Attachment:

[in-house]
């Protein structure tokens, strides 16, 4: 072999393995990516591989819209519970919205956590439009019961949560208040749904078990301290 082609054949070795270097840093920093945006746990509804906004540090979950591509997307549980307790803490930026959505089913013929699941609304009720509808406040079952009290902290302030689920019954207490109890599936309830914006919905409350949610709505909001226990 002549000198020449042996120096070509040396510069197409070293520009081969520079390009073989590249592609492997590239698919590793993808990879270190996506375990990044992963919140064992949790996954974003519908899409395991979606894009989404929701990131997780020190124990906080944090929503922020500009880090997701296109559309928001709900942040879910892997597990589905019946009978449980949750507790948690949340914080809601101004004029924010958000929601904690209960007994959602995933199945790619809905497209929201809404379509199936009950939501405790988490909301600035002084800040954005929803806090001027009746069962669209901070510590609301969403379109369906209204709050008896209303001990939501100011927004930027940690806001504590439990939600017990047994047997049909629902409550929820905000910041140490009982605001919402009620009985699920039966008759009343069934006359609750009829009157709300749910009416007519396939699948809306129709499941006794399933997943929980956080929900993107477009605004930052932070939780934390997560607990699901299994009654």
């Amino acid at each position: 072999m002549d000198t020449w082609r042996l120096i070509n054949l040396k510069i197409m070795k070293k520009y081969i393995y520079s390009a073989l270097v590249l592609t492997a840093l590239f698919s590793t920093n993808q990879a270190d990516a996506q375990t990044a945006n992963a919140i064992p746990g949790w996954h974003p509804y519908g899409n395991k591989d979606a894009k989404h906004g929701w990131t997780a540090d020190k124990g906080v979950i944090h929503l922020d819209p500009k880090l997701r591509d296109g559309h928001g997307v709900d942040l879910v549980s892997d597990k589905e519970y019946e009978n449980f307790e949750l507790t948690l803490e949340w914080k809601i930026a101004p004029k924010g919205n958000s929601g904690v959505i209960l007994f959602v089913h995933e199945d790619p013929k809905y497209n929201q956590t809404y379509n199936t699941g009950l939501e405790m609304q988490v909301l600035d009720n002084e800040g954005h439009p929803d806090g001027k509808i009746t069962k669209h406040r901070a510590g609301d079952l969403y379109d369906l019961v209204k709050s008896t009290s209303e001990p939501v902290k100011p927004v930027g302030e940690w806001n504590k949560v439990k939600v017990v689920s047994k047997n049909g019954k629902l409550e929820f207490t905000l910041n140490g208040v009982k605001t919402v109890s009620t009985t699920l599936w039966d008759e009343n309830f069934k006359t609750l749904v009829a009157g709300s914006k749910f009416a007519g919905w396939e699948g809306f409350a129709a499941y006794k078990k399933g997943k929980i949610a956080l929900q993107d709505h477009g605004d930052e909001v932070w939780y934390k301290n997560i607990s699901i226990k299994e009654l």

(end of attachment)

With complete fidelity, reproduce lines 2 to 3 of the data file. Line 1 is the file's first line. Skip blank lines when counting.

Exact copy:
């Protein structure tokens, strides 16, 4: 072999393995990516591989819209519970919205956590439009019961949560208040749904078990301290 082609054949070795270097840093920093945006746990509804906004540090979950591509997307549980307790803490930026959505089913013929699941609304009720509808406040079952009290902290302030689920019954207490109890599936309830914006919905409350949610709505909001226990 002549000198020449042996120096070509040396510069197409070293520009081969520079390009073989590249592609492997590239698919590793993808990879270190996506375990990044992963919140064992949790996954974003519908899409395991979606894009989404929701990131997780020190124990906080944090929503922020500009880090997701296109559309928001709900942040879910892997597990589905019946009978449980949750507790948690949340914080809601101004004029924010958000929601904690209960007994959602995933199945790619809905497209929201809404379509199936009950939501405790988490909301600035002084800040954005929803806090001027009746069962669209901070510590609301969403379109369906209204709050008896209303001990939501100011927004930027940690806001504590439990939600017990047994047997049909629902409550929820905000910041140490009982605001919402009620009985699920039966008759009343069934006359609750009829009157709300749910009416007519396939699948809306129709499941006794399933997943929980956080929900993107477009605004930052932070939780934390997560607990699901299994009654």
């Amino acid at each position: 072999m002549d000198t020449w082609r042996l120096i070509n054949l040396k510069i197409m070795k070293k520009y081969i393995y520079s390009a073989l270097v590249l592609t492997a840093l590239f698919s590793t920093n993808q990879a270190d990516a996506q375990t990044a945006n992963a919140i064992p746990g949790w996954h974003p509804y519908g899409n395991k591989d979606a894009k989404h906004g929701w990131t997780a540090d020190k124990g906080v979950i944090h929503l922020d819209p500009k880090l997701r591509d296109g559309h928001g997307v709900d942040l879910v549980s892997d597990k589905e519970y019946e009978n449980f307790e949750l507790t948690l803490e949340w914080k809601i930026a101004p004029k924010g919205n958000s929601g904690v959505i209960l007994f959602v089913h995933e199945d790619p013929k809905y497209n929201q956590t809404y379509n199936t699941g009950l939501e405790m609304q988490v909301l600035d009720n002084e800040g954005h439009p929803d806090g001027k509808i009746t069962k669209h406040r901070a510590g609301d079952l969403y379109d369906l019961v209204k709050s008896t009290s209303e001990p939501v902290k100011p927004v930027g302030e940690w806001n504590k949560v439990k939600v017990v689920s047994k047997n049909g019954k629902l409550e929820f207490t905000l910041n140490g208040v009982k605001t919402v109890s009620t009985t699920l599936w039966d008759e009343n309830f069934k006359t609750l749904v009829a009157g709300s914006k749910f009416a007519g919905w396939e699948g809306f409350a129709a499941y006794k078990k399933g997943k929980i949610a956080l929900q993107d709505h477009g605004d930052e909001v932070w939780y934390k301290n997560i607990s699901i226990k299994e009654l």